13 Investments

Fidji Simo has made 13 investments. Their latest investment was in Archy as part of their Seed VC on November 11, 2022.

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Fidji Simo Investments Activity

investments chart

Date

Round

Company

Amount

New?

Co-Investors

Sources

11/7/2022

Seed VC

Archy

$10M

Yes

1

10/5/2022

Series A

Gourmey

$48M

Yes

24

9/21/2022

Series A

Gigs

$20M

Yes

6

9/15/2022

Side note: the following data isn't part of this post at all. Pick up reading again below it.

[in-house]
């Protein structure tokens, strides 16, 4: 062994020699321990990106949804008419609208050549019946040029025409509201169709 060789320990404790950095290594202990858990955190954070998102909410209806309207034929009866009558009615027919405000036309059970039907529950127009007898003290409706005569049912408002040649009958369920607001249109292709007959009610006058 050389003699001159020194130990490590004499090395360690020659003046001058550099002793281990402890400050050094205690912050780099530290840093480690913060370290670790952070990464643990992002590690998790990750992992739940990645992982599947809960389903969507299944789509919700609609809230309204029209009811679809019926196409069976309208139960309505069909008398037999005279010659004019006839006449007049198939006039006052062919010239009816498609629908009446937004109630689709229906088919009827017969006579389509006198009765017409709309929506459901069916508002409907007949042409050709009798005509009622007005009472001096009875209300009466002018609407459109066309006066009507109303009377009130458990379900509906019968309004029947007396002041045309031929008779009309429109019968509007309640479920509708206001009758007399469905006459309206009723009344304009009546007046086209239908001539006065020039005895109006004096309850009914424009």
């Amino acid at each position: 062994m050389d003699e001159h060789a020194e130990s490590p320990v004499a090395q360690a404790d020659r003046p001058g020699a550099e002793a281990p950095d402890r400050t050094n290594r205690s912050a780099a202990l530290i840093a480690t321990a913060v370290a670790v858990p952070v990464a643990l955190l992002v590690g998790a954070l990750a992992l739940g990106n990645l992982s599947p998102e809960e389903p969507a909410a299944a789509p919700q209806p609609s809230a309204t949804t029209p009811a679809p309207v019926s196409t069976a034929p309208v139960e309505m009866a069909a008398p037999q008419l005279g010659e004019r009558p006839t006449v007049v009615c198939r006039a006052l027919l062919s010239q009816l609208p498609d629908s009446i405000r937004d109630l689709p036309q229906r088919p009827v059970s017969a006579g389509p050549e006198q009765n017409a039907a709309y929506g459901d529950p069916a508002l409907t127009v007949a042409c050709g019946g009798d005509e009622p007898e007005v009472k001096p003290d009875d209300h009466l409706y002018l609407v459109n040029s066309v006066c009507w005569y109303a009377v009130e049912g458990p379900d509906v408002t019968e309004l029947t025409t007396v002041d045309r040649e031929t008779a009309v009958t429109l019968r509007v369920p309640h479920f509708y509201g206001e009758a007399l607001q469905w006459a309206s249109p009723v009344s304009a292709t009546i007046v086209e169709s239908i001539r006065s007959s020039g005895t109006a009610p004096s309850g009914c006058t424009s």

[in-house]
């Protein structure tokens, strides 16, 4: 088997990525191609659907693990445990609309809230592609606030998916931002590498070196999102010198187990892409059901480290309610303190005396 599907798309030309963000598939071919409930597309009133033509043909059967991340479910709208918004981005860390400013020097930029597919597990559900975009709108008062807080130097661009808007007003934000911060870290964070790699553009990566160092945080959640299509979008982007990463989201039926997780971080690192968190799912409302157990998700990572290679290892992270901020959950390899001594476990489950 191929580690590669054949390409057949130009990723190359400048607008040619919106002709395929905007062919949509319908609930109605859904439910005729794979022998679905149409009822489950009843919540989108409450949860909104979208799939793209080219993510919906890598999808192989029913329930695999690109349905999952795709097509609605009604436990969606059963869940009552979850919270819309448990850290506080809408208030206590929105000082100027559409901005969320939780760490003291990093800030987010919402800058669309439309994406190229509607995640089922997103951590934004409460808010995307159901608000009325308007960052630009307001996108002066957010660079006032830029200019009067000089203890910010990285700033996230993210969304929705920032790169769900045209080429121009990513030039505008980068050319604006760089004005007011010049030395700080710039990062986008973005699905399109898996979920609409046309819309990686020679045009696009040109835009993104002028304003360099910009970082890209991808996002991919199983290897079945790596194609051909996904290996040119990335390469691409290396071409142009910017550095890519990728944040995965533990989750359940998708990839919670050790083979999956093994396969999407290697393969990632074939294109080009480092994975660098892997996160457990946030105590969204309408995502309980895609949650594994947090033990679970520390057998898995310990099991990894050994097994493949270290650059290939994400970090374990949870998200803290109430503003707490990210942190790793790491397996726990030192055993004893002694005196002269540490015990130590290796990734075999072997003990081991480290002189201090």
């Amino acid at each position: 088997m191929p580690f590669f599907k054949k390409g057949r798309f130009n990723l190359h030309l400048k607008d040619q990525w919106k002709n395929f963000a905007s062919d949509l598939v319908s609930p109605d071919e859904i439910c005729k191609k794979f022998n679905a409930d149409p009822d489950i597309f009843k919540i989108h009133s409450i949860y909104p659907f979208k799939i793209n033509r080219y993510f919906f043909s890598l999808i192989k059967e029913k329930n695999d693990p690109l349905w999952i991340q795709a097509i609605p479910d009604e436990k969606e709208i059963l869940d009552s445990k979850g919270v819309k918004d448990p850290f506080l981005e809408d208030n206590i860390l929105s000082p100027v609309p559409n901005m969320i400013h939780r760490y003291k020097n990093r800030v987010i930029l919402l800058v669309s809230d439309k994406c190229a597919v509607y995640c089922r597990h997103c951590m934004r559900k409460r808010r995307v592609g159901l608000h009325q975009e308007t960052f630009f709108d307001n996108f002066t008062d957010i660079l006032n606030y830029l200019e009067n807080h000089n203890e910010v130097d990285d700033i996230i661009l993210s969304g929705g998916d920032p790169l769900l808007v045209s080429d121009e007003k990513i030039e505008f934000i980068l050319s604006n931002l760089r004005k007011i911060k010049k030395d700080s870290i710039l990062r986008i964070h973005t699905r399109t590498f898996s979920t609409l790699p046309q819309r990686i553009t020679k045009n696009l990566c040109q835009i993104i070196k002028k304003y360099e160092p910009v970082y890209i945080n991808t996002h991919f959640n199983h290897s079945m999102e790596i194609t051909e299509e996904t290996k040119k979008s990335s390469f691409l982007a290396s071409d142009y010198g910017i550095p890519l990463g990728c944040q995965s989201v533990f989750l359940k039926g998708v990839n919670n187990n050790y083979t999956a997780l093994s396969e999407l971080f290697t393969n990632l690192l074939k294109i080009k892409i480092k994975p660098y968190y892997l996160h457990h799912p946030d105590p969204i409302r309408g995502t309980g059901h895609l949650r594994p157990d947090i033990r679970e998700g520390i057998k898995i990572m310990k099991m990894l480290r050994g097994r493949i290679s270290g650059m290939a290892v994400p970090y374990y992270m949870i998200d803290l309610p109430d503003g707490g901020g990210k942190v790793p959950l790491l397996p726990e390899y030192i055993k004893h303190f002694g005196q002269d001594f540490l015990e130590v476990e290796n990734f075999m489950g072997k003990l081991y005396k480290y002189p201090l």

Series B

Subscribe to see more

$99M

Subscribe to see more

10

7/13/2022

Seed VC

Subscribe to see more

$99M

Subscribe to see more

10

Date

11/7/2022

10/5/2022

9/21/2022

9/15/2022

7/13/2022

Round

Seed VC

Series A

Series A

Series B

Seed VC

Company

Archy

Gourmey

Gigs

Subscribe to see more

Subscribe to see more

Amount

$10M

$48M

$20M

$99M

$99M

New?

Yes

Yes

Yes

Subscribe to see more

Subscribe to see more

Co-Investors

Sources

1

24

6

10

10